Freedom isn't free 2

July 18, 2003

Carl May conveniently forgets that successfully managing a modern international journal involves editing, distribution and archiving.

These processes are complex and costly. If publishers were taken out of the equation, they would still have to be done, with the result that there would be less funding for researchers.

Sure, publishers are there to make a profit, but would research councils or the other channels May suggests for publication be willing or be allowed to take the often massive risks that launching journals entail?

In the non-commercial sector, many learned societies, which are often the publishers of high subscription journals, depend on their journal income to support their other scholarly activities. Should learned society journals be driven out of business by "free" publication on the web?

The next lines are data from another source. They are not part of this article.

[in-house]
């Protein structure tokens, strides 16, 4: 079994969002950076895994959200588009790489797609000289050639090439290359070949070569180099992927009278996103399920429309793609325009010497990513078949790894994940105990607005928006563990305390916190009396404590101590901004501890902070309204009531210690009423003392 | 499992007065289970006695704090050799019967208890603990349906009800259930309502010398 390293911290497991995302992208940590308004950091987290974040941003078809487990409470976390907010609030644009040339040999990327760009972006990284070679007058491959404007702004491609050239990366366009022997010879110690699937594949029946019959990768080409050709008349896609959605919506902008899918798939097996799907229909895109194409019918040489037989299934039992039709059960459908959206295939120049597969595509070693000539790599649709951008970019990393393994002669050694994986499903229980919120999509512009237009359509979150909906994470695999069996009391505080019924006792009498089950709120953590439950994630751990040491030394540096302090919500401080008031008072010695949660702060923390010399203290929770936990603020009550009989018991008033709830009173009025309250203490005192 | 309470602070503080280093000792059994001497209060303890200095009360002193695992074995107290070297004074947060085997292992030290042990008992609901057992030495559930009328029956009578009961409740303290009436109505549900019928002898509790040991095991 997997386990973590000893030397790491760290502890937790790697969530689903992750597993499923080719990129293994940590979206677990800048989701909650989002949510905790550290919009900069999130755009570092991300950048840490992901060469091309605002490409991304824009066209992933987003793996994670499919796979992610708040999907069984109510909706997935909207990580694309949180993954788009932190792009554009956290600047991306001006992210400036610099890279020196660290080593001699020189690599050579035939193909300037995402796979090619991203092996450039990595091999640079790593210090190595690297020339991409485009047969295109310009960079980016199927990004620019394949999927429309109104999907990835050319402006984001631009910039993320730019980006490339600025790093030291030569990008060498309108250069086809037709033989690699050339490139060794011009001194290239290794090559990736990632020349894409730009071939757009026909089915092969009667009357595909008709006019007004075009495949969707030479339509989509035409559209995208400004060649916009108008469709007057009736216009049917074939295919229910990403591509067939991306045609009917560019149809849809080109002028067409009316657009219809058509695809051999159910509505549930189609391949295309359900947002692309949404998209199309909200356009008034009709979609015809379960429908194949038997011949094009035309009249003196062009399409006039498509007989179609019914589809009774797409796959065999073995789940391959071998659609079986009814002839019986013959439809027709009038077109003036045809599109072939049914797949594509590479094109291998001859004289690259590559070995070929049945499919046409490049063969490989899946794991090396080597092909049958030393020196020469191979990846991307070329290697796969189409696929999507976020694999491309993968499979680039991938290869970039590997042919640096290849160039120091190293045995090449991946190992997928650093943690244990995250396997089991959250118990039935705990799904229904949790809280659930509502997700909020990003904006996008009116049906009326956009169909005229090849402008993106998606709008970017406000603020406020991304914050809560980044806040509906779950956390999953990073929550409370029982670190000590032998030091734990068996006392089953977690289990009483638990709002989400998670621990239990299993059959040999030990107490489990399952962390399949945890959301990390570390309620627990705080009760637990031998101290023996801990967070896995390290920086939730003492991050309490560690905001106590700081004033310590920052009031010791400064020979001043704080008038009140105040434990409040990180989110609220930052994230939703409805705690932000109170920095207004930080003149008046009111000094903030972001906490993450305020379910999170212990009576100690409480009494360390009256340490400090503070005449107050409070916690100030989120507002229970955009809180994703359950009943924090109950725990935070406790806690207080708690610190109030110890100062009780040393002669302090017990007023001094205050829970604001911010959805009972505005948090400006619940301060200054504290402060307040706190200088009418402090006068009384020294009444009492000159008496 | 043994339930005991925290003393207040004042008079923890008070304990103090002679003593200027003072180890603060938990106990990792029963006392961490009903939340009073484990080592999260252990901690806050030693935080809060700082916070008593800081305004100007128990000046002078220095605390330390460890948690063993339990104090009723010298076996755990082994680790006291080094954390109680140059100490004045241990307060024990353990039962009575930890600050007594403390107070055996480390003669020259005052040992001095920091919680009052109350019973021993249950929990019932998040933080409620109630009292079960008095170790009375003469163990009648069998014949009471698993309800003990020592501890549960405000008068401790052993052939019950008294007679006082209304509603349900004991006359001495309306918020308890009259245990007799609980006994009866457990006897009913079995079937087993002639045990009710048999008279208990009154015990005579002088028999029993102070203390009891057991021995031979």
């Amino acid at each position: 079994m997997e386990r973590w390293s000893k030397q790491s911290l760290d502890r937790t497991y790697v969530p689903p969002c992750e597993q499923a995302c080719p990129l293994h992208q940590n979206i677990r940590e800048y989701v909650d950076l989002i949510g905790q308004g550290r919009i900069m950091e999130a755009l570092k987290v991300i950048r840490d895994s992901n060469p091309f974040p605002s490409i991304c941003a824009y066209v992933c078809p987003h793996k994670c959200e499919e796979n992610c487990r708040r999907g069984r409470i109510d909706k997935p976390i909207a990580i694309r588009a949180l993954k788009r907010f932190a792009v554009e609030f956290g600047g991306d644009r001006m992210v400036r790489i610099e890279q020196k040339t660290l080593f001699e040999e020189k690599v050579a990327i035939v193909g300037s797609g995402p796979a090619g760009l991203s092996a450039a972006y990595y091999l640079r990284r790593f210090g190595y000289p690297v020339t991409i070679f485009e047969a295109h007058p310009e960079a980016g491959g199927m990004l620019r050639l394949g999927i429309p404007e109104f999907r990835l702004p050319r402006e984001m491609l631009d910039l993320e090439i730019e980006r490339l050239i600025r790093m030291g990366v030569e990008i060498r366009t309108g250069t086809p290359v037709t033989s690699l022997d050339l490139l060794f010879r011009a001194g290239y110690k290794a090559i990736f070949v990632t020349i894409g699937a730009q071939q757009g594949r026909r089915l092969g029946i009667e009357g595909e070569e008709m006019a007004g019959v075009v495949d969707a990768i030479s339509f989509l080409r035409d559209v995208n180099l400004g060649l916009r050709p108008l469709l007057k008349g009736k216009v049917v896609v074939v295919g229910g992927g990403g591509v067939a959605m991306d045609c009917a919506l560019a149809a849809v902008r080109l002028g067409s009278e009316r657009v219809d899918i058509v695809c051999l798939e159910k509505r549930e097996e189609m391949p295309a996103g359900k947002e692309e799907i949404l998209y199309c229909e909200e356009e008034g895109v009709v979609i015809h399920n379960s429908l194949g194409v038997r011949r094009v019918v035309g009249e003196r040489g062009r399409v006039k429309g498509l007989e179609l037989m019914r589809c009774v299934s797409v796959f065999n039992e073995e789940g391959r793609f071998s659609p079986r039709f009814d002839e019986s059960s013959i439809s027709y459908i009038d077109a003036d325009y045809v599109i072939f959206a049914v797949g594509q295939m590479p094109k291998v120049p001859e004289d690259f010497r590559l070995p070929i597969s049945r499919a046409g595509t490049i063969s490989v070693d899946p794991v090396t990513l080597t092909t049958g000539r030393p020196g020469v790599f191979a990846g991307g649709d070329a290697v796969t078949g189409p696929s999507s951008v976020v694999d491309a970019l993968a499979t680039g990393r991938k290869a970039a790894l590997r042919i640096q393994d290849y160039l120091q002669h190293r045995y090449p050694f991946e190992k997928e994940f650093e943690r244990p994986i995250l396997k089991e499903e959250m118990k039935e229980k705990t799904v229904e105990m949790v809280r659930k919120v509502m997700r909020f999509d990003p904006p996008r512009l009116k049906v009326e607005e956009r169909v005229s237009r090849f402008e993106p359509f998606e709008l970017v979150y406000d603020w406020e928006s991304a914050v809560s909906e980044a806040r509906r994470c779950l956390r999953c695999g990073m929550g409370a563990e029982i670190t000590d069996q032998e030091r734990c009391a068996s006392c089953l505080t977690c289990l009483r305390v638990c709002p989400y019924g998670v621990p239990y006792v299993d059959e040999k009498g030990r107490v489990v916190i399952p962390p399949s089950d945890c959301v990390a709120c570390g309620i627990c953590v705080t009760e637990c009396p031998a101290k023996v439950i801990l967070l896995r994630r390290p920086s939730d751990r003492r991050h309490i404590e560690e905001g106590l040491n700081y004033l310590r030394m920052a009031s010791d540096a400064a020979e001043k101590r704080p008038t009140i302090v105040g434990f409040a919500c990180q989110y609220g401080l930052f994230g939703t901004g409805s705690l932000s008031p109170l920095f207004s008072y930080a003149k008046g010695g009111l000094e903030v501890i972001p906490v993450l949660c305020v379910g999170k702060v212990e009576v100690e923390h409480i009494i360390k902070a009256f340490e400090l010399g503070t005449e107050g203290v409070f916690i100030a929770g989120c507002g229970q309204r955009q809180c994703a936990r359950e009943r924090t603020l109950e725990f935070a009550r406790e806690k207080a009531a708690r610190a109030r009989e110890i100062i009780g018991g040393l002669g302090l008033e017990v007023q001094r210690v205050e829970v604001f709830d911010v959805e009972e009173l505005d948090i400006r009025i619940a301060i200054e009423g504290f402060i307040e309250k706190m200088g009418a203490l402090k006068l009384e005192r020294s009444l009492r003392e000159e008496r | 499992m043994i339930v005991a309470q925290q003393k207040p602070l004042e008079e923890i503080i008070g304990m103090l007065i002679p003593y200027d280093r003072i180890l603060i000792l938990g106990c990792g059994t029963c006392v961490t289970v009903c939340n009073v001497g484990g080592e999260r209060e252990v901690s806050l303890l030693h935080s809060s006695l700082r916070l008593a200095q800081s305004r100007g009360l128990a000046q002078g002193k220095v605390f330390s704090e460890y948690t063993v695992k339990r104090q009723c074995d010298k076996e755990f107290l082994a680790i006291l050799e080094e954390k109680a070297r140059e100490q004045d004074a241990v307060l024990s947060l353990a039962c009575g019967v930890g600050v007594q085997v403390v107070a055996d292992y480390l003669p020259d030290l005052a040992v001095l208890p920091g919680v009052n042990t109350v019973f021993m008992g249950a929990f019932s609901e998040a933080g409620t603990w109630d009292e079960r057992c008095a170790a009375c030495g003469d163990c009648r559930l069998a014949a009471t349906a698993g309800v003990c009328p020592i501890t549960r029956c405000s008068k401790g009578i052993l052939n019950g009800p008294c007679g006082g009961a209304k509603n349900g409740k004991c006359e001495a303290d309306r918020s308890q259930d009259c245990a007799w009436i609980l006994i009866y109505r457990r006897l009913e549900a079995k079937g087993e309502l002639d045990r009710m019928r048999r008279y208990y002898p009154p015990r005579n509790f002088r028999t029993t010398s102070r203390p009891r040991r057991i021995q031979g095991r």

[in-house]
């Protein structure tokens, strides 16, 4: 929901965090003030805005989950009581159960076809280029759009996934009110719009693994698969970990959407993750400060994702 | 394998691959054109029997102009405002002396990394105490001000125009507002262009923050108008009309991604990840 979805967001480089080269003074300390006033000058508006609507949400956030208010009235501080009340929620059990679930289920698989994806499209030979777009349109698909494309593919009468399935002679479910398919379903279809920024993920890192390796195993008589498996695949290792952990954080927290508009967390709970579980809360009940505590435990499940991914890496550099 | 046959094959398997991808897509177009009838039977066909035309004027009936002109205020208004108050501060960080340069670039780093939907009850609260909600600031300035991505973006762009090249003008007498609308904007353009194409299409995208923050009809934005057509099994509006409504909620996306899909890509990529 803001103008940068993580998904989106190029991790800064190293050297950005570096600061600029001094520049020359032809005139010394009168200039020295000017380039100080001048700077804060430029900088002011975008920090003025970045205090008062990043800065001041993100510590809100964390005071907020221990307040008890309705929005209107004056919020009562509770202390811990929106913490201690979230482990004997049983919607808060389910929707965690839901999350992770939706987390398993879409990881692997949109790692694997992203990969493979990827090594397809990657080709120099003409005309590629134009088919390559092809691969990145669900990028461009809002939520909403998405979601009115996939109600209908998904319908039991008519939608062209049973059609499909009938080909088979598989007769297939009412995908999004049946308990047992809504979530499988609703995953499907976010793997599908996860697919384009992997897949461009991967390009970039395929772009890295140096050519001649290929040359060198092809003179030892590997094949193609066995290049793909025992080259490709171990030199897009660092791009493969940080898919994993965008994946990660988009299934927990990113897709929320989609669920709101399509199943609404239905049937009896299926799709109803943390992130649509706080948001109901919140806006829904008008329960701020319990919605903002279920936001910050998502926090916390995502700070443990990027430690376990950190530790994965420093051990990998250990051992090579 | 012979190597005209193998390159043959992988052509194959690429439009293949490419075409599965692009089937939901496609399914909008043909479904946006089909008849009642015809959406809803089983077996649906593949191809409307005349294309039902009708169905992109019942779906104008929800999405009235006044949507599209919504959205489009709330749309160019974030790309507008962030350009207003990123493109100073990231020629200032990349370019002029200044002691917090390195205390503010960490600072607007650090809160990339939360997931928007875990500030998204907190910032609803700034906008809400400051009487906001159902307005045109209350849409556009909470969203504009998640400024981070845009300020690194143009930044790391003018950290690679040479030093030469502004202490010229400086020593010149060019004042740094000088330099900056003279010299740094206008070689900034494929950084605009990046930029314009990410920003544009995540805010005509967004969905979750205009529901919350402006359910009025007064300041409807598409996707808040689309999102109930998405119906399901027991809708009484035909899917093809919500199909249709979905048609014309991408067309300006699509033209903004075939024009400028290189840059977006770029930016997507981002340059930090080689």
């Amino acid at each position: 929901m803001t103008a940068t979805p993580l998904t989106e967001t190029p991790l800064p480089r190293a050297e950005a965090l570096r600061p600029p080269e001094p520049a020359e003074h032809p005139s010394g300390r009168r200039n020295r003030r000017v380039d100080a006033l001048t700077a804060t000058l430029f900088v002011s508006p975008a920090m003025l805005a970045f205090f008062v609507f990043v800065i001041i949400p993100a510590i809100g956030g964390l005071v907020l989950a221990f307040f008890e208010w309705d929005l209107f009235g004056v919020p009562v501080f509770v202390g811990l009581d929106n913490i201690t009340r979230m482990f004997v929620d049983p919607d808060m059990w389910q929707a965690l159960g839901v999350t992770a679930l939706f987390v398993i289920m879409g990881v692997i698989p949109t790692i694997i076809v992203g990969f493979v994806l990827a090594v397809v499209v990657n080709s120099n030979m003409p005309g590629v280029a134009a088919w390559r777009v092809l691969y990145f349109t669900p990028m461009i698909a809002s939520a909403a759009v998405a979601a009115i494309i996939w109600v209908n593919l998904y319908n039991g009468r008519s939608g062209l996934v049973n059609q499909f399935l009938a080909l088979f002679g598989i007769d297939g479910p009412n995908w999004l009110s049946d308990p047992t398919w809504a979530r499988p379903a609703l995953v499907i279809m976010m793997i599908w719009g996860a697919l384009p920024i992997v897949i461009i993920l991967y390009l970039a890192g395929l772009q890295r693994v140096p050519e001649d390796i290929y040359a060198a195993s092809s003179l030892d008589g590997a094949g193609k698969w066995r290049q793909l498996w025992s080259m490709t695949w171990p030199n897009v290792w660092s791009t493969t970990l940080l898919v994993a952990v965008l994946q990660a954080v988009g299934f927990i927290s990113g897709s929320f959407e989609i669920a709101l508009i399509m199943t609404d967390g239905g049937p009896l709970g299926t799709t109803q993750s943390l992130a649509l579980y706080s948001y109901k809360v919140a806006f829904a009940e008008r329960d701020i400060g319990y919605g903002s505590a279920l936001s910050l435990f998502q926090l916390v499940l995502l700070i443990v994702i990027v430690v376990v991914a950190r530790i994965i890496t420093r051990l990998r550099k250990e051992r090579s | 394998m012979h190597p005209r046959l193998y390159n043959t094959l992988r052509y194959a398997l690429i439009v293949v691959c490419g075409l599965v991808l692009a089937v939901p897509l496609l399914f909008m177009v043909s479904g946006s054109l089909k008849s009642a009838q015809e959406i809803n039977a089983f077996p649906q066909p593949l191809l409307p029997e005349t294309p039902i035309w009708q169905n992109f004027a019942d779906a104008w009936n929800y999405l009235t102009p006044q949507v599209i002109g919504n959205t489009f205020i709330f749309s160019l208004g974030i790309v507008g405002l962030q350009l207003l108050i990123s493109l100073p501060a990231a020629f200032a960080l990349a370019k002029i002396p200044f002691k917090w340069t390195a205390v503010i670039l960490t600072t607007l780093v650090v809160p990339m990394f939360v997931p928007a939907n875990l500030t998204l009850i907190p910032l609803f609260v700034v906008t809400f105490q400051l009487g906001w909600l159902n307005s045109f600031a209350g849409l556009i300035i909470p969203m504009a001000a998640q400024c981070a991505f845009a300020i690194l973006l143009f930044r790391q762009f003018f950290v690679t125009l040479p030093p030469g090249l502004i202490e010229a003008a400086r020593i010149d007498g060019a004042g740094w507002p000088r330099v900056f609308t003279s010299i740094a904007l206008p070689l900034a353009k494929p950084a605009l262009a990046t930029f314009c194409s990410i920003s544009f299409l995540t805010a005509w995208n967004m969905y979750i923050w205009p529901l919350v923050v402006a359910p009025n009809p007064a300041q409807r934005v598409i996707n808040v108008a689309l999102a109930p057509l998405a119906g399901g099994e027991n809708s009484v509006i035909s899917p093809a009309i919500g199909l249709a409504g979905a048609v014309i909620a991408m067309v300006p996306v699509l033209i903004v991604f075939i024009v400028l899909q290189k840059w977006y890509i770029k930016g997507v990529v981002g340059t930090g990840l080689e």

May's suggestion that monographs should be hosted on research council servers begs the question of who selects, edits and organises the contents, indexes or illustrations? Does he really want to read the latest work on medical sociology as raw text on screen?

No act of publication can ever be "free". BiomedCentral has its costs and charges and these have to be met.

If journal and monograph publishers are unfairly driven out, the result will be an impoverished research environment and an endangered academy, particularly in subjects with less financial clout.

Iain Stevenson
Director, publishing studies
City University

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